Peninsular News And Advertiser, August 9, 1861

Peninsular News And Advertiser

August 09, 1861

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Issue date: Friday, August 9, 1861

Pages available: 4

Previous edition: Friday, August 2, 1861

Next edition: Friday, August 16, 1861 - Used by the World's Finest Libraries and Institutions
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Publication name: Peninsular News And Advertiser

Location: Milford, Delaware

Pages available: 289

Years available: 1861 - 1863

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All text in the Peninsular News And Advertiser August 9, 1861, Page 1.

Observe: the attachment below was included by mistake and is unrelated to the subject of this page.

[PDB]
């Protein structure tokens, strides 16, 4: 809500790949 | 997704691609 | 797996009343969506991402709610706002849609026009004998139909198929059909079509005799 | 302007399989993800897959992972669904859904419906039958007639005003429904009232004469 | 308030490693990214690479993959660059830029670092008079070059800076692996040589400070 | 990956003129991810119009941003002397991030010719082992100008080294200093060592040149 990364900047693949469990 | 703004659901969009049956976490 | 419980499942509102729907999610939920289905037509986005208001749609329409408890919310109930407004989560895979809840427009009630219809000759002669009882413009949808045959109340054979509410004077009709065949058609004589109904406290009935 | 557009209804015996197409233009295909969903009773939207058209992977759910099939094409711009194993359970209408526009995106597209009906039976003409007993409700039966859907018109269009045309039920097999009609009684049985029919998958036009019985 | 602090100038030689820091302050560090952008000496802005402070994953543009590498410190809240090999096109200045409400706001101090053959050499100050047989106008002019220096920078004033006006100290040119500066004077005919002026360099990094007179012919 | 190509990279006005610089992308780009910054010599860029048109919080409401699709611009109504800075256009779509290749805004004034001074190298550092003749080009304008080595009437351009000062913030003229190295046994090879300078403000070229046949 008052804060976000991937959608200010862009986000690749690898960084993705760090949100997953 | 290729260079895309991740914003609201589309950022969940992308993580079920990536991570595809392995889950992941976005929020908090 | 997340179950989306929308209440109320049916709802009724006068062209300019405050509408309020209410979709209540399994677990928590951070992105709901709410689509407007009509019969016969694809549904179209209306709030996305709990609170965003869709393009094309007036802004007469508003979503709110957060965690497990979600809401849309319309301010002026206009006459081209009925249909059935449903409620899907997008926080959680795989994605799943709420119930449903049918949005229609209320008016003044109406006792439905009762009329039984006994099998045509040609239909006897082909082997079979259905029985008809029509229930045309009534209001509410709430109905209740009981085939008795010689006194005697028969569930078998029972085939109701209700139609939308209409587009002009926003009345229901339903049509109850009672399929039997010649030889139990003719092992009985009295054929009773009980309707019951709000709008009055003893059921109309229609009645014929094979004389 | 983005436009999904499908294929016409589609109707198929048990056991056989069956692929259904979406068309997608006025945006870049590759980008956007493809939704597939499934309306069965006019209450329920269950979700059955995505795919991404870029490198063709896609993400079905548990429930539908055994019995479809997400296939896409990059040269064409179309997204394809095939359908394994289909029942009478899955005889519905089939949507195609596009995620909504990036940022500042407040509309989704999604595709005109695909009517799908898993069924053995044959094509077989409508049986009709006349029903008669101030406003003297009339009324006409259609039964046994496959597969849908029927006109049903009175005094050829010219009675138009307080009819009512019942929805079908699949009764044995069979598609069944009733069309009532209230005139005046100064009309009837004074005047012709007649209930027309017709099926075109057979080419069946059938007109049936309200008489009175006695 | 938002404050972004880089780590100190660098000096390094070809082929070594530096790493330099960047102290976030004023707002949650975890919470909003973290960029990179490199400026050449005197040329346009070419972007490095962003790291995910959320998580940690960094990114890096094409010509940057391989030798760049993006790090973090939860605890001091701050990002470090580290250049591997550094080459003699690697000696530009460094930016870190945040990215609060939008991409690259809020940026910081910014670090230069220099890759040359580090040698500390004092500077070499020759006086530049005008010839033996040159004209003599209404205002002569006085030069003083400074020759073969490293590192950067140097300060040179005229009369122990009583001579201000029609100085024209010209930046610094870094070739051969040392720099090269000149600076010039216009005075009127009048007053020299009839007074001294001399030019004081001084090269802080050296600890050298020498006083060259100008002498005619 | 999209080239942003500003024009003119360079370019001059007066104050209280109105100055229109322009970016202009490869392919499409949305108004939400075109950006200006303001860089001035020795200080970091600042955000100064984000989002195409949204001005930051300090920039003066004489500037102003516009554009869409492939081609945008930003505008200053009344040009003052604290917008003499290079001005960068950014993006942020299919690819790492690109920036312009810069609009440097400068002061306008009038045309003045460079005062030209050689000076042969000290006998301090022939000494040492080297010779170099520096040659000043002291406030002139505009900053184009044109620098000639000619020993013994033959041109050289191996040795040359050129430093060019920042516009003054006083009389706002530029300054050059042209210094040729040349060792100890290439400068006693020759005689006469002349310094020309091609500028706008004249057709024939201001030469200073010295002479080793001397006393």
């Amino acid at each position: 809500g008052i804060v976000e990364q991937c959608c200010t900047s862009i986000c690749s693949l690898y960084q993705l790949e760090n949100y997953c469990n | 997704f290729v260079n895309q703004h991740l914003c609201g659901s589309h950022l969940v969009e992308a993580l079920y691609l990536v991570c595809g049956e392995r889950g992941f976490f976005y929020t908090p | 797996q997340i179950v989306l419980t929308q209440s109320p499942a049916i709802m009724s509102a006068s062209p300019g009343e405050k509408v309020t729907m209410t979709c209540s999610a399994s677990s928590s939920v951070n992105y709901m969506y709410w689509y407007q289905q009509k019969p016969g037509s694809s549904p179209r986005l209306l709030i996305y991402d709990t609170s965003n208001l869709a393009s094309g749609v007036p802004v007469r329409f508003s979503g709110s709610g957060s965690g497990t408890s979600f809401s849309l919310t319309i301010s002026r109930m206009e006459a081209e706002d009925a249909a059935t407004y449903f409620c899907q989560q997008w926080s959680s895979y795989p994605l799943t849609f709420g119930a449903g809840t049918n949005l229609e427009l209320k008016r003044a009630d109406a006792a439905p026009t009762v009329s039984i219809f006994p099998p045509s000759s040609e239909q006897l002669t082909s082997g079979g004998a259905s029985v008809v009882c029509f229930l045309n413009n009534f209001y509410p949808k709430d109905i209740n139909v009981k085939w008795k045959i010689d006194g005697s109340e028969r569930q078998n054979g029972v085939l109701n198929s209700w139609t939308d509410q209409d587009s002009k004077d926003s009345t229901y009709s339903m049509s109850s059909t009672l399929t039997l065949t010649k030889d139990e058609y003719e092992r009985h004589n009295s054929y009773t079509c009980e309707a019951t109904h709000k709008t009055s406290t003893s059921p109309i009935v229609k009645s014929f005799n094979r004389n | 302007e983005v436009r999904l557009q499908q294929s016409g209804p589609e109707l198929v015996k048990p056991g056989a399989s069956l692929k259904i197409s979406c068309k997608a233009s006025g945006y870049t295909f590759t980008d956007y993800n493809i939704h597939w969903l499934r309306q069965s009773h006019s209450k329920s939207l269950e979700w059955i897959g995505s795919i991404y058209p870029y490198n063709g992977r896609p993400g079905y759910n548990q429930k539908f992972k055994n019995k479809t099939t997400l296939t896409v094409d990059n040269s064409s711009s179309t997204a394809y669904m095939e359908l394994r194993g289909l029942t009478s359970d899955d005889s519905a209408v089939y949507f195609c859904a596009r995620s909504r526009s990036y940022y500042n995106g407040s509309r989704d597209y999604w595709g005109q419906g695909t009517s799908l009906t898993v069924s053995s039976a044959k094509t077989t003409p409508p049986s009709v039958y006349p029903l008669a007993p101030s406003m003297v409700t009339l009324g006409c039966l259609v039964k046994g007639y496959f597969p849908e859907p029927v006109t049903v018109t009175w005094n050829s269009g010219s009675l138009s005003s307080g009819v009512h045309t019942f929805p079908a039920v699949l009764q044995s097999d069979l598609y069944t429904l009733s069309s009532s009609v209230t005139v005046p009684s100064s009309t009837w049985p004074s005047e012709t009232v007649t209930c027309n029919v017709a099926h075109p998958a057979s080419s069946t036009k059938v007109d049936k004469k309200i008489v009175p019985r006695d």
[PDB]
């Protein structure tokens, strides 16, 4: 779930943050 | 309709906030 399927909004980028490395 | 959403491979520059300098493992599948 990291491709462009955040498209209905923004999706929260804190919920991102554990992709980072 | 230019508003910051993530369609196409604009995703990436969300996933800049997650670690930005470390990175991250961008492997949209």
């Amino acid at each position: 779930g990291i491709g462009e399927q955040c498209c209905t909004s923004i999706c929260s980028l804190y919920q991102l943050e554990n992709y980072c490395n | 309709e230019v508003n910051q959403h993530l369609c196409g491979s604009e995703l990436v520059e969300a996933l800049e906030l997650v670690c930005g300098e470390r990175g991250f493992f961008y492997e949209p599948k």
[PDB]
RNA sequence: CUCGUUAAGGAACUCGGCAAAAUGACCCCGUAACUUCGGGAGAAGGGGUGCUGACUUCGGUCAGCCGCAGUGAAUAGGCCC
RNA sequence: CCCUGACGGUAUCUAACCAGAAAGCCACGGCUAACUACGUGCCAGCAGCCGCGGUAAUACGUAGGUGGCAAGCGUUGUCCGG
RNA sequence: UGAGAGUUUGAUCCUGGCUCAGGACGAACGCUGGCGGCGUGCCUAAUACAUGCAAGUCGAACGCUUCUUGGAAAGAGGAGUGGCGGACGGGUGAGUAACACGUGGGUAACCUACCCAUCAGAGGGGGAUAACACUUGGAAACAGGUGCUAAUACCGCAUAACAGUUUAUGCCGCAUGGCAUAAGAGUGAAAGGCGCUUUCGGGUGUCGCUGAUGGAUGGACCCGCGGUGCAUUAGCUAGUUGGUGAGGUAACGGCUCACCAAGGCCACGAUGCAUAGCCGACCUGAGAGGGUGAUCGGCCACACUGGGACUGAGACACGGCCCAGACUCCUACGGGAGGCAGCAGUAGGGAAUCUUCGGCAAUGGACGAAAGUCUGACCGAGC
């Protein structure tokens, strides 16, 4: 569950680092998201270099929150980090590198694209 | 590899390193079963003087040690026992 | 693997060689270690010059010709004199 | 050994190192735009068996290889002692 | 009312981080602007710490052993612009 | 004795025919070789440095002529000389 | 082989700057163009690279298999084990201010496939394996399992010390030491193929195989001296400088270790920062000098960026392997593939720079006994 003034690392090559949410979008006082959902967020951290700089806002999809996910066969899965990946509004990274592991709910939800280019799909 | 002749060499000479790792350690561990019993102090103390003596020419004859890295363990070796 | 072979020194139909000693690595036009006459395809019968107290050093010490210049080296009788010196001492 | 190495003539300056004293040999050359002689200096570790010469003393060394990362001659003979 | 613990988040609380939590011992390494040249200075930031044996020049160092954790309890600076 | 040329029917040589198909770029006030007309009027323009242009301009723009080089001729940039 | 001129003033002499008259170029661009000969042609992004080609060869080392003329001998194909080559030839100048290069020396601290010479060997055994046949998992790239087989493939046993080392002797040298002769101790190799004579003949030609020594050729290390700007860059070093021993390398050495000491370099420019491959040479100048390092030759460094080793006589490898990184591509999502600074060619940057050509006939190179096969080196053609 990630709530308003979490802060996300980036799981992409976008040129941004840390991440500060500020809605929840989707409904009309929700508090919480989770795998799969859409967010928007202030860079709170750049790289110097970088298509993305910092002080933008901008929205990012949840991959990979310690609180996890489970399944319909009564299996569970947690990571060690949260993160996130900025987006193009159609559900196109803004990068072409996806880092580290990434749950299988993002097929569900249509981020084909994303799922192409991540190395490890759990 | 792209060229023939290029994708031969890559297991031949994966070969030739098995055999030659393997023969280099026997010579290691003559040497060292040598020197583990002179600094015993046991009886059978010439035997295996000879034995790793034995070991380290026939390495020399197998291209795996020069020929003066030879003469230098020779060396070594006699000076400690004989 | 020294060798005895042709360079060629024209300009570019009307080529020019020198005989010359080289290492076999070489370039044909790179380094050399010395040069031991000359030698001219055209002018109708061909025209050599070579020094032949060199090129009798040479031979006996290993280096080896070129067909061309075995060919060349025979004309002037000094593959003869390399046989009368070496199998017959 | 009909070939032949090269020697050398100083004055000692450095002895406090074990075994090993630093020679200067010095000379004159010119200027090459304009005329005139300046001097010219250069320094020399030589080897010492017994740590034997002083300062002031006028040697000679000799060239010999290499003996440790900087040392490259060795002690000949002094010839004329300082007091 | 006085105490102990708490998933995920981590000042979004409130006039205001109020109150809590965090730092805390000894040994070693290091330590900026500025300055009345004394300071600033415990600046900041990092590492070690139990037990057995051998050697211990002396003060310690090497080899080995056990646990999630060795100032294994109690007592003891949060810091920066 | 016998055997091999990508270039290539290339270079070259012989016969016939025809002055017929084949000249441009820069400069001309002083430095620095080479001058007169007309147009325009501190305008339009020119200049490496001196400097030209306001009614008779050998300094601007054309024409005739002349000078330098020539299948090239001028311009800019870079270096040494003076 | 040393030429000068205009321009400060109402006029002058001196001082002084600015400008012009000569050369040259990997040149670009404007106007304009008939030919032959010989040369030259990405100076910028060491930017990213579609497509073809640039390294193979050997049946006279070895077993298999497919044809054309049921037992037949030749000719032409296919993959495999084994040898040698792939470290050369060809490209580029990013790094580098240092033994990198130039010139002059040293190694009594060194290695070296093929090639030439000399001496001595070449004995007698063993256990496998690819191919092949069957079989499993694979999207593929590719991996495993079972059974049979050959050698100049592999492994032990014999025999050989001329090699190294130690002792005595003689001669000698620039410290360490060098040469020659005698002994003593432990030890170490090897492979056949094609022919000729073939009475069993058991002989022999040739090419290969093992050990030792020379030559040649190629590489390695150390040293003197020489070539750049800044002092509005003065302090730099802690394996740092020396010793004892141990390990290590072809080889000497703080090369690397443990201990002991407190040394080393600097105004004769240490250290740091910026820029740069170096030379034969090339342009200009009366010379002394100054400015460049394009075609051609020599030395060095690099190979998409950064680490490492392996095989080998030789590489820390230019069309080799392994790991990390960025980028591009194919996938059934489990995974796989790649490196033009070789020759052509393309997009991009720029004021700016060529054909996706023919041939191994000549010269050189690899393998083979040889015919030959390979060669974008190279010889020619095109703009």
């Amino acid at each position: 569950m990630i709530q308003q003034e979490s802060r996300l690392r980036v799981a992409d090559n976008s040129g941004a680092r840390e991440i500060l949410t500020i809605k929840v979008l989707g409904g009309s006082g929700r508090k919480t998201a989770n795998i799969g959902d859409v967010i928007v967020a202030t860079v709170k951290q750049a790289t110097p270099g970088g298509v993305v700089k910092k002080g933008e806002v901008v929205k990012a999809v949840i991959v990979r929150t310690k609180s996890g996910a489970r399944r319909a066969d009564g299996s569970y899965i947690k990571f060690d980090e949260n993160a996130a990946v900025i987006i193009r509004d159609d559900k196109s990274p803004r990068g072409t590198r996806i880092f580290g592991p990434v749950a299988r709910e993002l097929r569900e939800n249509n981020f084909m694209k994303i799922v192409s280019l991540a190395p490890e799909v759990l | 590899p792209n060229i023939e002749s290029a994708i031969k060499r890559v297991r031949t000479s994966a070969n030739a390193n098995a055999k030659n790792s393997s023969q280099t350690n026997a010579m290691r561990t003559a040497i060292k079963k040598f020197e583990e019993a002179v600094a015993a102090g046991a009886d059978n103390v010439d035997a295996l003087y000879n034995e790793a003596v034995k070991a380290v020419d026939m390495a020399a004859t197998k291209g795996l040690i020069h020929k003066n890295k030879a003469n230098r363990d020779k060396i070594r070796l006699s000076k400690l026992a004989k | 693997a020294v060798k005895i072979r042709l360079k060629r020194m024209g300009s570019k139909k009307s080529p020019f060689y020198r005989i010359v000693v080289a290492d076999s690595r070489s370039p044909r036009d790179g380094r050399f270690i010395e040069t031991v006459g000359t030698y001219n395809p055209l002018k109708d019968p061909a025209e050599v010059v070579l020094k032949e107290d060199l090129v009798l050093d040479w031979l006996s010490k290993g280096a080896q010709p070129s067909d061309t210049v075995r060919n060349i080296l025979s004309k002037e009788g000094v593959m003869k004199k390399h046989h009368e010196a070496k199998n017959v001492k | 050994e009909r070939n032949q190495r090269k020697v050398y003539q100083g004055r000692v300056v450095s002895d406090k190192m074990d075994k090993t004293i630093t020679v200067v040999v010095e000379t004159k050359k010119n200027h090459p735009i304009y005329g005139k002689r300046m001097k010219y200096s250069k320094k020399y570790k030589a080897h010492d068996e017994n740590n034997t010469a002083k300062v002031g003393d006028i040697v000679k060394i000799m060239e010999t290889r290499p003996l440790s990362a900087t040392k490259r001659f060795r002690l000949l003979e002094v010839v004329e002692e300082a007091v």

Peninsular News And Advertiser (Newspaper) - August 9, 1861, Milford, Delaware l- TOT.. IT. MILFORD, DELAWARE, FRIDAY, AUGUST 9. 1861. WHOLE NO. 219. Southern Society, Slavery, and Se- cession. To Erft'ior of K. Tribune i SIR It seems to me-that the currents Ofld counter-currents of opinion and feel- ing in those regions of the South with which we are now dealing should be more thoroughly knowu. A long per- Bonal acquaintance with those regions iii'iaces uie to submit the following state- ments Baltimore, Richmond and Washing- ton are types of three entirely different Societies, and interests. In Italy "all toads lead to Rome in the South they all lead to Slavery, and thence the de- scfetu is easy to the Avernus of Seces- sion- And oar Northern Generals most have tracings of these moral and speiaf routes, as well as maps.of jmilitary roads. In Baltimore there is but little direct slave, interest. Indeed, the camber of slaves there held can scarcely be regard- ed as involving so much wealth as the piratic slave-trade, in which Plug-Ugly iriore is known to bear her part most gallantly. The intense Pro-Slaveryism of that city cannot, then, be traced to tt deep interest in bipedal property, nor to an} care about insurrection, nor to fltij sincere'colorphobia i It is simply the sign of a, cemie. It is aristocratic to be Pro-Slavery. Southernism has raised the standard and gage of socia condition absolutely and those who are so anfortunatc as not to be i. e. born at the given to feel that they mast eke out their short- comings with an extra amount of South- ern ardor and Pro-Slavery talk. Those large, fine residences around the monu- which that of J. Hanson Thomas is the Southern key- note and theme, and an apedom from all thirty-four paints of the compass gathers around lo choraljze most devout- ly. Those domicils reared by old Mary- land and Virginia rcions, or those who have intermarried with soch, and who have sold ihe inherited estates and ne- groes to splurge at the head of society in Baltimore, glitter before the eyes of every yoang man and woman of the city like visions of the blest. When good Baltimoreans die they go to Monument Square. The church element comes in here strongly. This Bpper-ttndora is generally Episcopalian but the largest church connection in Baltimore is the Methodist. This church is very old.and counts within ils pale many of the oldest an8 most aristocratic families. They have just enough of this latter element to wish and aim to have the Methodist church the aristocratic church of the city. The Baltimore Methodists were the first to innovate on tha old nsages which es- chewed pews nnd organs. This ambi- tion of theirs involves a Pro-Slavery attitude and there can be no doubt tha the immense influence of this popnla church in that city has been cast on thi side of the oppressor. Many of the! most eloquent ministers, e. g., Roszel Dashiel, have married into wealthy nnd aristocratic Southern families. W H. Milbnrn, "the Blind native of the South, a personal associate of the bogus Vice-president Stephens and others of thnt ilk, and a bitter Pro- Slavery partisan, lived in Baltimore at one time, and did all he could to force Uist feeling. So the aristocratic part o the Methodist church aspires to go be- yond monument Square in the sine qua .non of Baltimore gentility. Many ol ihe New-England residents have surrend- ered to this feeling. Most of the Uni- tarians of that city are ol New-England antecedents, and of course they could not go into any eirole less elegant and wealthy than that to which they were accustomed at home. The Rev. Dr. Buruap, who was for more than twenty pastor of tbe Unitarian Church of Baltimore, told me that he eonld not preach on Freedom even in the abstract: "To do he said, "would be drawing a razor from ear to ear on my church." Among these were the Browns, of which Mayor Brown is a specimen. These classes have their newspaper The Sun represents the large Methodistic mass who aspire to be the leaders of so- ciety. The American represents the Monnment-square aristocracy par excel- lence. Let no one be deceived about drawing-room, kid-gloved folk, im- agining them te be persons of high col- ftore or breeding; they are not nearly so j tnach so as the CharleRtonians they are 'Without trne earnestness; jost-such a gig-gentility as Carlyle would in the name of the real Aris- toL j IB Henry May and J. P. Kennedy represent this class. They are men who wish to keep a qnnsi Union for Ibe sake of .s pleasant dinner-table con-j with the wealthy and literary who would recent as blot on th a number of drip? nrc nKo liwd, nrtfl I am astnr- crl by a has writ'en me ft Ions lefcr on ibe tti'.jecl from Monl- comtry, thr.l doces dn not tear the1 rrfproe-s tbry a-e taoght merely to catch end them, to trf-tt tbffB ?s n brotcp, errs vaM plains are nch crops, or art ready to }ield to the tilth. A wor- thy of n name rises above the ent- ers of the Like waves from ibe boundless horizon in cri'pinp foam on UIP tmonlh sandy The pnre rl'-or nir intiporaU-s the frames weakene-d by th" nnrm, clammv brenlh of the Sonth Tlic note.sof mocking bird heard no more, but the prairie hci pen np with d sharp rbirl from the roadside, arid flropn with her brood into the deep, fi-v-rr-g ps'rdp? and in earnes that some not very discerning persons should feel 'in consequence Unit the chnnces of success are on the side of the assailing friction that i's hot wrath will master our more deliberate purpose, and its precipitate and desperate onset will carry before it in one wild rash our mild- er methods nnd mjre careful prcpnr.ition. Indeed, that there has been nnd is some danger of this catico'. be doubted. There i? perhaps n basis of truth for remark atirioutcd to Mr 'the North is not vindictive enough lo snccccd.'' Bui ihere is qnite another side lo the question. The noisy ftenni tcnrt in fury and foam down the whose curretit twenty fc-et in a dav l-efore the opring freshet, ie not after all so majestic in powei as calmer, deep- er more slowly moving river, thnt hnrd I ly one inch in tbe hour to the othe rV ten, that is scare-ply more than impTccp- swollen by any bnt ran curry a fleet of s'enm-Fliips Kithont ing it, kliile ragint; hroak e.Thansls i its force iu oversetting the dam or nn- 'drrmininp ;be A barbaric I is always mott cfft-ctire nt I the br-pmni'ip, and !ose-s in r-otrer in i i proportion as Uic contest IK prolracted i is Prlf-custoinirie. Bn'fuch I ft ftt.ite of society at in ihe Sunlit j niwnys dependen-t for prts., eon? ce-s, mftlittiUrns. well i lenities, thoroughly j ednc-atacj commnnities. Its TWV jet bfjip in rushed out, nnd spending in a lond tone, "Charley, surrender, for God's sake, or yon are lust. Charley turned to his father nnd with nil tlit lion in his conu- lenaine, replied, "Father, I will never surrender to n Rebel.1' In a rcomrnt n ball pierced his spine, bnt he instantly discharged his musket at the Rebel liorsrmnn and Im'd him low in death, and then Ml himself. The Rebels then nn- dertonli to rlrag h'rn off, but his father. I rushed in and released him, and he died 1 soon ofier Tur SPOILS or Vtc-ronv corres- pondent of the Cincinnati Times, writing f.-OTn Western Virginia, give; an official report of (lie amnin-iition. camp equipage, cnpinrcd by the Union at the buttle of They of 18.000 round1 of tinBdor. 7.0cn rnnnds of can- ister, rou ds of shot, 4 bmss six- pounders. 4 cai.s.'ions, 6< tiess, 40 Hncon.s, 20 193 tcntt, 12 Mabels of colorr. 400 rnirs I'lints, 1 Unrksm'th fnrpc, 1 bnpiry and hsrnpss, clo'.hinjr, trui.k', nud camp c-quinspe of vorions kinds, o lirre lot of hospital stores, driics. rcedkiries, tnrcicel ititlrn- rnerts All tlir'p ttynitions have Seen turtied overtotbe Qtiftrlcrmssfer. Three linndre'd pii'or crs were'idrc the tcven nni.ilrerl fcrnrdtrei! by Col, crnm. All the except Col. ing pnen their not to nrrrs again't the to girt or tion Is tbe dorinir tbe bf.yond oar NEWSPAPER! ;